After several years and many failures I've finally begun to realize exactly what it is that actually gets returns.
:: a 20,000 foot view ::
When a suggestion or suggestive thought comes your way from someone much more connected or wise than yourself you take that advice! Surrounding yourself with people that are connected and intelligent is of great importance if you're to be successful in life. This needs additional context, however, as it would be unwise, regardless of how intelligent this information broker is, to simply act on that advice with your life savings.
The context: if there's something you can invest very little into that has huge potential for growth do so immediately. Don't get too carried away with this idea though; it's important to not invest too much as things that have huge upswings also have greater potential for collapse. So, invest a tiny amount and then let it sit; for years if need be. You can increase your chances for success with this by investing lots of little amounts in many different opportunities.
So that's the idea, but it's somewhat incomplete without further explanation. It's important to have a foundation to build from; so, let's try to set some ground rules while at the same time explain some things to help fill in the blanks. It'll almost certainly help you when making decisions born of your own experience.
:: the nitty-gritty ::
Always invest only what you don't need. Investing money just to turn around and have to pull it out later before it's had time to mature will almost always result in either loss or unfulfilled potential. That is to say you'll lose money when you pull out or your returns will be only a fraction of what they could have been. Make the wise decision and invest only the excess. Something important on this subject: note that I said "what you don't need". Wants are not needs. Keep that in mind. You'll have to get a handle on your bad spending habits (if you have them) before you can make any headway in investing.
Diversify! This can't be said enough. The larger part of your investments should be split across many different industries, countries, and currencies. Whether this diversification is done automatically via software (using something like Betterment) or manually (using something like Robinhood and splitting across many different index funds), it should be done. Only invest excess in single companies. Investing too much in a single company, strong belief, gut feeling, or otherwise is very risky. This brings be to the last, but certainly not least important subtopic.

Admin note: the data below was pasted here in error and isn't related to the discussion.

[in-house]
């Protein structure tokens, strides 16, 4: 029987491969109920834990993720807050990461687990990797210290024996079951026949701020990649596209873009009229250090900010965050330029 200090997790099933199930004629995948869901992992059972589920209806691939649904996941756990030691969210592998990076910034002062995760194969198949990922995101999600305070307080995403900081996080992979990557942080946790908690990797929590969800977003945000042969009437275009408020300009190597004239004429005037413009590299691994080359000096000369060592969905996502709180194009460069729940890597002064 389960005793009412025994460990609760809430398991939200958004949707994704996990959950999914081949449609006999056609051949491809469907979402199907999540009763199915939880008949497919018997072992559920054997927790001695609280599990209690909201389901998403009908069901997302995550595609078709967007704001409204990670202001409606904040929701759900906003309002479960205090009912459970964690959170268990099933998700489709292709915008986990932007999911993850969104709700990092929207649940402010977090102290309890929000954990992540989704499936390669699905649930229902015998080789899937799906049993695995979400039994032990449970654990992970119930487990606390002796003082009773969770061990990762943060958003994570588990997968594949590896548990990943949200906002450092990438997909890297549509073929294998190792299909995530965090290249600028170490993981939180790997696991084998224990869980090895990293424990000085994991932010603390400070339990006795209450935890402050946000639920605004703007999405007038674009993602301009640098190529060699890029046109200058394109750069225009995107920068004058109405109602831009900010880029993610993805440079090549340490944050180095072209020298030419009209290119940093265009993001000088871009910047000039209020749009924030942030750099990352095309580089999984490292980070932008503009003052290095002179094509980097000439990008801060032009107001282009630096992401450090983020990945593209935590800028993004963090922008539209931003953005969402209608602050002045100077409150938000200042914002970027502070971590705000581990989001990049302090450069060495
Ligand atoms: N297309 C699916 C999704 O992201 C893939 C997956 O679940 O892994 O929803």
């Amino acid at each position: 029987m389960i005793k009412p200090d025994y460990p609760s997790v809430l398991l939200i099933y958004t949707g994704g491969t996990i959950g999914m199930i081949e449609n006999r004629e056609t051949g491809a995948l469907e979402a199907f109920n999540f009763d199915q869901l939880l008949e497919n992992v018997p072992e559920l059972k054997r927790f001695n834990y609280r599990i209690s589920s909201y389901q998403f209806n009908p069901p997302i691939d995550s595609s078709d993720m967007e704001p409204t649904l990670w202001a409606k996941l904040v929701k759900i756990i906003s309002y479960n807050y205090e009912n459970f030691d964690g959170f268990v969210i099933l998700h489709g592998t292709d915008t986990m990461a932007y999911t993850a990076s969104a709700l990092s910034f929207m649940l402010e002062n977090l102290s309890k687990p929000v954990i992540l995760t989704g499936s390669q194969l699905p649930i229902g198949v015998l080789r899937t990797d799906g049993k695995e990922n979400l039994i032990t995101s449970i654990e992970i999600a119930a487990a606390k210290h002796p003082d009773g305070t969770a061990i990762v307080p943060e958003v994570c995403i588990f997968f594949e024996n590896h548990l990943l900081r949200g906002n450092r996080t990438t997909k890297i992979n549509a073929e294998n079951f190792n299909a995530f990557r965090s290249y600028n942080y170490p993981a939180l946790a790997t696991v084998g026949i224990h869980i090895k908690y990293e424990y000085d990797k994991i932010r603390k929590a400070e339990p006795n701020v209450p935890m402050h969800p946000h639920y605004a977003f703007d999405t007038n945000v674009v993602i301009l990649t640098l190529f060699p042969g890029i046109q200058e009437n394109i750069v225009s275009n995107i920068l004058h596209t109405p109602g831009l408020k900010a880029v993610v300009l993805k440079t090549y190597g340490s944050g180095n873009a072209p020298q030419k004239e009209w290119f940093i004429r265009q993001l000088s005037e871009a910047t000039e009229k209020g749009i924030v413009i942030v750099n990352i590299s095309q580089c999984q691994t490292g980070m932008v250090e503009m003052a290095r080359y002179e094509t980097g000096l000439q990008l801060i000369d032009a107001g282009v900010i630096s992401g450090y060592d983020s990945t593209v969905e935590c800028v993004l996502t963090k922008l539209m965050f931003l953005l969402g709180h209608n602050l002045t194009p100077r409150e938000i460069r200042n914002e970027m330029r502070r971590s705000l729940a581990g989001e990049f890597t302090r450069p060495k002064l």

Don't let your emotions control your investments. Make calculated decisions based on research, tip-offs from the connected, and patient studying of the market. Don't make snap decisions unless they are cheap and have high potential for return. Expensive snap decisions are, again, very risky and generally don't pay off. You'll hear stories of success, but those are the exception not the rule. Trust me on this: you'll have a bad day if you risk it all on a whim or act when panicked and fearful. Don't freak out and sell when things start to look bad unless you have a justified reason to do so that is based on research and contemplation. If you made a studied and wise decision when purchasing (or your purchase was cheap) then trust in your decision. There's either little or no real risk in these cases. Be perceptive, realize this, and wait. This will almost always pay off in the end.
People naturally gravitate towards and support good deeds. A happy prospect that has proven time and again to be truth. People look for companies that are doing good things in the world. Justified and long awaited market disruption is often rewarded. People donate to companies in the business of helping others by being a customer and thusly their growth can be yours as well.
Invest for the good of humanity; populations gravitate toward kindness. Invest small and risky; losing it all when all is insubstantial is easy. Invest large and risk-averse; losing all when all is your life's work is hard. Continuously invest in yourself; knowledge and wisdom pays dividends and the interest on these compounds daily.
A note on the quote; more detail where detail is needed. Invest in a good cause; whether that be something you personally believe in or just something that you think is for the good of humanity in general. These investments are win-win. No matter what your returns are you'll feel good about your decision. Just a little side note here: these investments have a much higher chance for larger returns. Why? Because companies that give and have a purpose that involves helping others almost always succeed. So long as those companies aren't corrupted along the way and stay true to their goal of putting others first they undoubtedly go far.
These are all the thoughts that come to mind on this topic for now. There is, perhaps, more to come. Certainly as I continue to grow and learn in this space other things will settle and take root within my mind. Until then: invest wisely, my friends.